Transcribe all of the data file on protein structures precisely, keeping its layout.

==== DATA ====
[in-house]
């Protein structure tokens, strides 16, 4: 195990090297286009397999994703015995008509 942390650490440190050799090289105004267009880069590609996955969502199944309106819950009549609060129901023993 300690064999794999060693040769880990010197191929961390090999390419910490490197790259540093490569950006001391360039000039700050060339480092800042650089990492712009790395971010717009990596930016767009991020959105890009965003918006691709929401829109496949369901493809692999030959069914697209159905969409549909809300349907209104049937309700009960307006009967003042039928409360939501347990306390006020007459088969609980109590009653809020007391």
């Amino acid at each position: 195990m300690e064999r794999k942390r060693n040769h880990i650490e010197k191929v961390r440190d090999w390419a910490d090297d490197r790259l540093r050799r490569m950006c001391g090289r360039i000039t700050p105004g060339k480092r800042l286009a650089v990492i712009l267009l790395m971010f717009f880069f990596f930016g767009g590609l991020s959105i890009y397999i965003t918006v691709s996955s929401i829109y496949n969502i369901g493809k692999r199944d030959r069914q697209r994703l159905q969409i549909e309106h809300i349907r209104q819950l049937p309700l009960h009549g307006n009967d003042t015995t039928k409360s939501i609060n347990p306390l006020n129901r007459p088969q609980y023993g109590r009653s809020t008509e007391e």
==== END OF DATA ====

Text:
[in-house]
């Protein structure tokens, strides 16, 4: 195990090297286009397999994703015995008509 942390650490440190050799090289105004267009880069590609996955969502199944309106819950009549609060129901023993 300690064999794999060693040769880990010197191929961390090999390419910490490197790259540093490569950006001391360039000039700050060339480092800042650089990492712009790395971010717009990596930016767009991020959105890009965003918006691709929401829109496949369901493809692999030959069914697209159905969409549909809300349907209104049937309700009960307006009967003042039928409360939501347990306390006020007459088969609980109590009653809020007391």
């Amino acid at each position: 195990m300690e064999r794999k942390r060693n040769h880990i650490e010197k191929v961390r440190d090999w390419a910490d090297d490197r790259l540093r050799r490569m950006c001391g090289r360039i000039t700050p105004g060339k480092r800042l286009a650089v990492i712009l267009l790395m971010f717009f880069f990596f930016g767009g590609l991020s959105i890009y397999i965003t918006v691709s996955s929401i829109y496949n969502i369901g493809k692999r199944d030959r069914q697209r994703l159905q969409i549909e309106h809300i349907r209104q819950l049937p309700l009960h009549g307006n009967d003042t015995t039928k409360s939501i609060n347990p306390l006020n129901r007459p088969q609980y023993g109590r009653s809020t008509e007391e």